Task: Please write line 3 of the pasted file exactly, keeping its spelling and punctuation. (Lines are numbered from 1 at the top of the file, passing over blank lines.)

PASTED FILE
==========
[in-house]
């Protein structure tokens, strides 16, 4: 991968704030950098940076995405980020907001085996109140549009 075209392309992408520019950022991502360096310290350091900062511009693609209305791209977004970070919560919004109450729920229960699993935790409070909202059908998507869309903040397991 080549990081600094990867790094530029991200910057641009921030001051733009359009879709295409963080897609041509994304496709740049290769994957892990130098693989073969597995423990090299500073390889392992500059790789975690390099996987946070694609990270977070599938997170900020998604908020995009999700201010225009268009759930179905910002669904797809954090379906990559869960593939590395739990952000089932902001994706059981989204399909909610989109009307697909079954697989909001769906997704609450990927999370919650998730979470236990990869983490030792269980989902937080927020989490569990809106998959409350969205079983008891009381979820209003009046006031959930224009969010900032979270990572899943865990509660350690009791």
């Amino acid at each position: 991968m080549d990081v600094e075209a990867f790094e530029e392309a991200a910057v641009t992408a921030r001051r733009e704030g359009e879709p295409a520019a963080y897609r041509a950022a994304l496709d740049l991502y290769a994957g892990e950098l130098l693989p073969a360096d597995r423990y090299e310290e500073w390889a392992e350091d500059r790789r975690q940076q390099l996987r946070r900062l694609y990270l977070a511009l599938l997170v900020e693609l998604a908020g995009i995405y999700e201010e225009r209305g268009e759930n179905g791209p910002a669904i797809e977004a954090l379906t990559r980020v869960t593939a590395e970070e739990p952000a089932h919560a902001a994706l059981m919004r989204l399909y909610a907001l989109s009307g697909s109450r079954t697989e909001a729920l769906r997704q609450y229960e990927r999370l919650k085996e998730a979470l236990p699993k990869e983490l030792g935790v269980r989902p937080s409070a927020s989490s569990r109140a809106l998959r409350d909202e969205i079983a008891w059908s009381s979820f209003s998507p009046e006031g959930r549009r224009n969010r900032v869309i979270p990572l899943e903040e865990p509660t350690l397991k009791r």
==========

């Amino acid at each position: 991968m080549d990081v600094e075209a990867f790094e530029e392309a991200a910057v641009t992408a921030r001051r733009e704030g359009e879709p295409a520019a963080y897609r041509a950022a994304l496709d740049l991502y290769a994957g892990e950098l130098l693989p073969a360096d597995r423990y090299e310290e500073w390889a392992e350091d500059r790789r975690q940076q390099l996987r946070r900062l694609y990270l977070a511009l599938l997170v900020e693609l998604a908020g995009i995405y999700e201010e225009r209305g268009e759930n179905g791209p910002a669904i797809e977004a954090l379906t990559r980020v869960t593939a590395e970070e739990p952000a089932h919560a902001a994706l059981m919004r989204l399909y909610a907001l989109s009307g697909s109450r079954t697989e909001a729920l769906r997704q609450y229960e990927r999370l919650k085996e998730a979470l236990p699993k990869e983490l030792g935790v269980r989902p937080s409070a927020s989490s569990r109140a809106l998959r409350d909202e969205i079983a008891w059908s009381s979820f209003s998507p009046e006031g959930r549009r224009n969010r900032v869309i979270p990572l899943e903040e865990p509660t350690l397991k009791r």